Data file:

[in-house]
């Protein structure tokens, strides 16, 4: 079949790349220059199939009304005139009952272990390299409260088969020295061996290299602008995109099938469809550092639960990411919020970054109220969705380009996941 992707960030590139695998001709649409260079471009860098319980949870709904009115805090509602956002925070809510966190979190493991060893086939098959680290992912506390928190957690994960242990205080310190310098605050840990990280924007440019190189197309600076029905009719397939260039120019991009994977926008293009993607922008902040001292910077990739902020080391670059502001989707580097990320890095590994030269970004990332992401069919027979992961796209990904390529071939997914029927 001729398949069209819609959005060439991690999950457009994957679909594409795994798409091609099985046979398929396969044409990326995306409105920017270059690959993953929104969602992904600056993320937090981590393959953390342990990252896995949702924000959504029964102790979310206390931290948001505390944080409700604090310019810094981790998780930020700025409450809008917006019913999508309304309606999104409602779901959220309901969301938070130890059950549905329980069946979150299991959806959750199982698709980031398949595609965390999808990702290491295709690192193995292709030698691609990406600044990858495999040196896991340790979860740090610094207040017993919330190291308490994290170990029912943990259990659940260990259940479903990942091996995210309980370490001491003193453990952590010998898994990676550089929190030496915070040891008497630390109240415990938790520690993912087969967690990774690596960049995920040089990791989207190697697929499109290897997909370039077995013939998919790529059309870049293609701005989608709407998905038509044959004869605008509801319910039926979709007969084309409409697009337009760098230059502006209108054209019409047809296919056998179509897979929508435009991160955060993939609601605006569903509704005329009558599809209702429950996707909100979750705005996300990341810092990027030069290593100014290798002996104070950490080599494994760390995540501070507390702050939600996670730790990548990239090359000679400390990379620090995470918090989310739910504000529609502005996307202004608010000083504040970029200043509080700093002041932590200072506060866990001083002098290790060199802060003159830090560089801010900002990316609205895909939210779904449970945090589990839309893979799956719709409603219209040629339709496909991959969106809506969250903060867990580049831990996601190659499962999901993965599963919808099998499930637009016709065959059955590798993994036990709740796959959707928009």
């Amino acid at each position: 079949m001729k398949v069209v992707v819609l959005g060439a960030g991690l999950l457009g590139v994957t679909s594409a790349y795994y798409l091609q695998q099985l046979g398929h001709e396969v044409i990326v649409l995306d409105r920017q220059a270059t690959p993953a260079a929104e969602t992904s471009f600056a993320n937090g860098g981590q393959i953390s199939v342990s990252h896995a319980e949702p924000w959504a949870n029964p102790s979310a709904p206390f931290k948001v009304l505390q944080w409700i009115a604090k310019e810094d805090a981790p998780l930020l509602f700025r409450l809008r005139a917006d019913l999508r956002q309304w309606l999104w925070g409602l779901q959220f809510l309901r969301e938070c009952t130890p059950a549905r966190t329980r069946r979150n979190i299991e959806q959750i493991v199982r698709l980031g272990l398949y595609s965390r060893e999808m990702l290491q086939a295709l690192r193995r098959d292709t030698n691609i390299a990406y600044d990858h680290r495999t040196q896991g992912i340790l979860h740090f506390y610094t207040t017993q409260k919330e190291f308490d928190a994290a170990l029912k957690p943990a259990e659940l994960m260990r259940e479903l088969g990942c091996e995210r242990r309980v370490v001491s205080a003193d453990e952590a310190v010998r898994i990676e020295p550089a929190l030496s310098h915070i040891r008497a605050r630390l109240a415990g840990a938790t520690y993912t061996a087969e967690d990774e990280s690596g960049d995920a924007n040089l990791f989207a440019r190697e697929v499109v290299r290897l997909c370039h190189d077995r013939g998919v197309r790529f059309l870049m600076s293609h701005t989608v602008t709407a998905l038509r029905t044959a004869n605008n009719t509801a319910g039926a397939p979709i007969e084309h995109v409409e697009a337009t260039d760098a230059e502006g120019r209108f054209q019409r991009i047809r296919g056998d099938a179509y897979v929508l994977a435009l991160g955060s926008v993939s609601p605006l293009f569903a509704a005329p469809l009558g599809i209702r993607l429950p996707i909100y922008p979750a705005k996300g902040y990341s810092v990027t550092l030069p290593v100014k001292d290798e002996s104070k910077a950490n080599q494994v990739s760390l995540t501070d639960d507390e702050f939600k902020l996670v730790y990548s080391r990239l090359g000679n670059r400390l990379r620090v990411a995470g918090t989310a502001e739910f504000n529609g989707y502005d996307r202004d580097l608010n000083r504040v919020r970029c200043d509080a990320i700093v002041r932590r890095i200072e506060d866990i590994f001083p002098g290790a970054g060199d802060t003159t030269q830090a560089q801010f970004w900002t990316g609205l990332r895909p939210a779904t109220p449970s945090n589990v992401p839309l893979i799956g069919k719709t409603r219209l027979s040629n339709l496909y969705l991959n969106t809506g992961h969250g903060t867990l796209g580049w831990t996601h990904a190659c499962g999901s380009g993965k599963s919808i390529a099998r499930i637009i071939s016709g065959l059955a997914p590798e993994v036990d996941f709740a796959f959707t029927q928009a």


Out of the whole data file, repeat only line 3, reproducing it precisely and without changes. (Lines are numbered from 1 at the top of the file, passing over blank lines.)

């Amino acid at each position: 079949m001729k398949v069209v992707v819609l959005g060439a960030g991690l999950l457009g590139v994957t679909s594409a790349y795994y798409l091609q695998q099985l046979g398929h001709e396969v044409i990326v649409l995306d409105r920017q220059a270059t690959p993953a260079a929104e969602t992904s471009f600056a993320n937090g860098g981590q393959i953390s199939v342990s990252h896995a319980e949702p924000w959504a949870n029964p102790s979310a709904p206390f931290k948001v009304l505390q944080w409700i009115a604090k310019e810094d805090a981790p998780l930020l509602f700025r409450l809008r005139a917006d019913l999508r956002q309304w309606l999104w925070g409602l779901q959220f809510l309901r969301e938070c009952t130890p059950a549905r966190t329980r069946r979150n979190i299991e959806q959750i493991v199982r698709l980031g272990l398949y595609s965390r060893e999808m990702l290491q086939a295709l690192r193995r098959d292709t030698n691609i390299a990406y600044d990858h680290r495999t040196q896991g992912i340790l979860h740090f506390y610094t207040t017993q409260k919330e190291f308490d928190a994290a170990l029912k957690p943990a259990e659940l994960m260990r259940e479903l088969g990942c091996e995210r242990r309980v370490v001491s205080a003193d453990e952590a310190v010998r898994i990676e020295p550089a929190l030496s310098h915070i040891r008497a605050r630390l109240a415990g840990a938790t520690y993912t061996a087969e967690d990774e990280s690596g960049d995920a924007n040089l990791f989207a440019r190697e697929v499109v290299r290897l997909c370039h190189d077995r013939g998919v197309r790529f059309l870049m600076s293609h701005t989608v602008t709407a998905l038509r029905t044959a004869n605008n009719t509801a319910g039926a397939p979709i007969e084309h995109v409409e697009a337009t260039d760098a230059e502006g120019r209108f054209q019409r991009i047809r296919g056998d099938a179509y897979v929508l994977a435009l991160g955060s926008v993939s609601p605006l293009f569903a509704a005329p469809l009558g599809i209702r993607l429950p996707i909100y922008p979750a705005k996300g902040y990341s810092v990027t550092l030069p290593v100014k001292d290798e002996s104070k910077a950490n080599q494994v990739s760390l995540t501070d639960d507390e702050f939600k902020l996670v730790y990548s080391r990239l090359g000679n670059r400390l990379r620090v990411a995470g918090t989310a502001e739910f504000n529609g989707y502005d996307r202004d580097l608010n000083r504040v919020r970029c200043d509080a990320i700093v002041r932590r890095i200072e506060d866990i590994f001083p002098g290790a970054g060199d802060t003159t030269q830090a560089q801010f970004w900002t990316g609205l990332r895909p939210a779904t109220p449970s945090n589990v992401p839309l893979i799956g069919k719709t409603r219209l027979s040629n339709l496909y969705l991959n969106t809506g992961h969250g903060t867990l796209g580049w831990t996601h990904a190659c499962g999901s380009g993965k599963s919808i390529a099998r499930i637009i071939s016709g065959l059955a997914p590798e993994v036990d996941f709740a796959f959707t029927q928009a």